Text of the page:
The boom is back with all the same issues as before, and a few new challenges thrown in.
Ties to China give economists pause for thought as US stalls
The boom is back with all the same issues as before, and a few new challenges thrown in.
AS the Australian dollar reached parity with the US currency last week, local analysts seemed unconcerned by this change in fortunes, which was hitting the headlines as a nasty downside to our robust economy.
The high currency would once have caused consternation, yet today it is merely a by-product of the success of the resources sector.
No matter how much drought-affected Western Australian grain farmers might bleat about the dollar’s rise, or tourism players feel the pain of Australia’s currency strength, the impact on minerals and oil and gas appears negligible as commodity price rises more than cover exchange price losses.
In WA, it seems, the problem can be shrugged off as the near fully employed enjoy cheap breaks in Bali.
But while the Australian dollar’s rise heralds the boom Mark II, there is a much different feeling from economists this time around.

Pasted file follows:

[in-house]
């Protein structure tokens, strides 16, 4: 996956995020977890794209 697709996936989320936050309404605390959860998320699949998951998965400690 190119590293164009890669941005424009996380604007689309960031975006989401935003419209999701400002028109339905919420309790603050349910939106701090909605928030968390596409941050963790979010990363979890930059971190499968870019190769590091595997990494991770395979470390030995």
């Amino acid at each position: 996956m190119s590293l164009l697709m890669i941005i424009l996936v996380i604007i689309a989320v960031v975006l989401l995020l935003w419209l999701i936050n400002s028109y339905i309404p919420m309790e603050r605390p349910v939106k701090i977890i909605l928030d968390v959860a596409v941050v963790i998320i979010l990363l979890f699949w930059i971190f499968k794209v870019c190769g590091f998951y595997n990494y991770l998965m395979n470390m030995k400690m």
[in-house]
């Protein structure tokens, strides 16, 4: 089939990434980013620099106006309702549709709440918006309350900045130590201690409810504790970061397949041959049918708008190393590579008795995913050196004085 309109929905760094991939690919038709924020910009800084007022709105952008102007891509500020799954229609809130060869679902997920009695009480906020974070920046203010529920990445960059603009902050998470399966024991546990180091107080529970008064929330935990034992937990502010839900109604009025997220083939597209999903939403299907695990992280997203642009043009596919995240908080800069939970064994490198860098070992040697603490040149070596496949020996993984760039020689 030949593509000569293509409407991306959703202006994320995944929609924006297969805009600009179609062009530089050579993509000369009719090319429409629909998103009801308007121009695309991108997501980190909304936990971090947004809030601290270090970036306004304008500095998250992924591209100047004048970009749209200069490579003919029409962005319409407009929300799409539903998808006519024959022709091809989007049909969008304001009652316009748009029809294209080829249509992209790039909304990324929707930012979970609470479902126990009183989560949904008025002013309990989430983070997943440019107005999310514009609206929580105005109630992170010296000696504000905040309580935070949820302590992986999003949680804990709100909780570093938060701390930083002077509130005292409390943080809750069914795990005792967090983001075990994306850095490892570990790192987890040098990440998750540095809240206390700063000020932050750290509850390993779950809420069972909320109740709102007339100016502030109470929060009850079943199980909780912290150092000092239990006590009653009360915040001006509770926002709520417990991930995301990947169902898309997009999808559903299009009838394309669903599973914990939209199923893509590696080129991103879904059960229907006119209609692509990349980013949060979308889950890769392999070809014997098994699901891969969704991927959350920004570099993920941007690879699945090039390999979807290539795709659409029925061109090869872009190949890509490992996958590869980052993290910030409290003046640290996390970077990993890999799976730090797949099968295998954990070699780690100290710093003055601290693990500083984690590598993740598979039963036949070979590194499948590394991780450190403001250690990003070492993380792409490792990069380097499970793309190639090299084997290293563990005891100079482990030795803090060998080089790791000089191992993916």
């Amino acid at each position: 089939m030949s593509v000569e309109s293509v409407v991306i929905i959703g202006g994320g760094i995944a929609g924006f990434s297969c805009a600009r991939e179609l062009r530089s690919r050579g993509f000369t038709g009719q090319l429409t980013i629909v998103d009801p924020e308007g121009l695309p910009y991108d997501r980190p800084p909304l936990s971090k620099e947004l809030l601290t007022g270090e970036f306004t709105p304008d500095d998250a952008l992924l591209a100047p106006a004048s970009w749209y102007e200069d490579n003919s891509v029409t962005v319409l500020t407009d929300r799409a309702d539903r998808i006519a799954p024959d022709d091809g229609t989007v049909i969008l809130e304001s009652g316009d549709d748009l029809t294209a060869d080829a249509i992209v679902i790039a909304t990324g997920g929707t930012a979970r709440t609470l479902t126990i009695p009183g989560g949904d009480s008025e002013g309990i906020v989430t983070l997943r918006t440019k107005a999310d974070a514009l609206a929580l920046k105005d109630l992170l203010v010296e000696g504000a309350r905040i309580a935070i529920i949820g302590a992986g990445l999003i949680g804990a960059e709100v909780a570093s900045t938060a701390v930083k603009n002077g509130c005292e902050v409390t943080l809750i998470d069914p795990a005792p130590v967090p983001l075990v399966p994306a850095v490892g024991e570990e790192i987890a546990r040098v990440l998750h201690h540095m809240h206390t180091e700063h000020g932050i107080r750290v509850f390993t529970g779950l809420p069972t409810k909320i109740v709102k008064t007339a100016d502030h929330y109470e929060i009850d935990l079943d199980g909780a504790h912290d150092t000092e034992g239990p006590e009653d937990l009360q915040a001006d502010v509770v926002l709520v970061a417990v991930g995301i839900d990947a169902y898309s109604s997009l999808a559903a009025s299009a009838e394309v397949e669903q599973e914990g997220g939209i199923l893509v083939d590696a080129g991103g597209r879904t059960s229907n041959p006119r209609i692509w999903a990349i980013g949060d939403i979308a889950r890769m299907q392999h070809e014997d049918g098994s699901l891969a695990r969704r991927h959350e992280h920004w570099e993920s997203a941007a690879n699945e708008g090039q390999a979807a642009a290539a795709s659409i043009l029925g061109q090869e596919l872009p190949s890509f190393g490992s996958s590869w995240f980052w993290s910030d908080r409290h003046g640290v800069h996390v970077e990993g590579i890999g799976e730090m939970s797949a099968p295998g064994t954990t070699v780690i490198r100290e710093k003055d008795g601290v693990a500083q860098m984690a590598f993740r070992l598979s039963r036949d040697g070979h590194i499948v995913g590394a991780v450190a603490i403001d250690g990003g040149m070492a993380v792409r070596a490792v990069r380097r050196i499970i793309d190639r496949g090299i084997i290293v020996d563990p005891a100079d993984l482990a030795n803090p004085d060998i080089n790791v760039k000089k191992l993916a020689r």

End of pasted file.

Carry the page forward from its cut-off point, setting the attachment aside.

Yes, all the same problems are arising again. Economists are warning of skills shortages and high property prices. They highlight the reliance on China as the key driver of the demand in commodities that is long term and want to see us diversify our economy. The two-speed economy looms large again.
But while the boom might generate the same underlying issues, there are distinct differences.
The looming skills shortage comes at a time of big cutbacks in immigration, in part as a political response to the rise in refugees and the call for a big Australia that preceded the recent federal election. Between 2005 and 2007, WA couldn’t get enough people in a time of high immigration; it is only likely to be worse this time around. The issue is highlighted by several economists in our survey on pages 18-20.
In the last boom, the whole world was purring like a high-performance vehicle. China’s growth was, to a large extent, fuelled by its exports to the wealthy nations of the world.
This time around the GFC has left long-term legacies. Europe is staggering under poorly managed debt, the confidence of the US has been dented, and once-burgeoning emerging markets like the Middle East have slumped. It is still ‘Asia’s century’, though.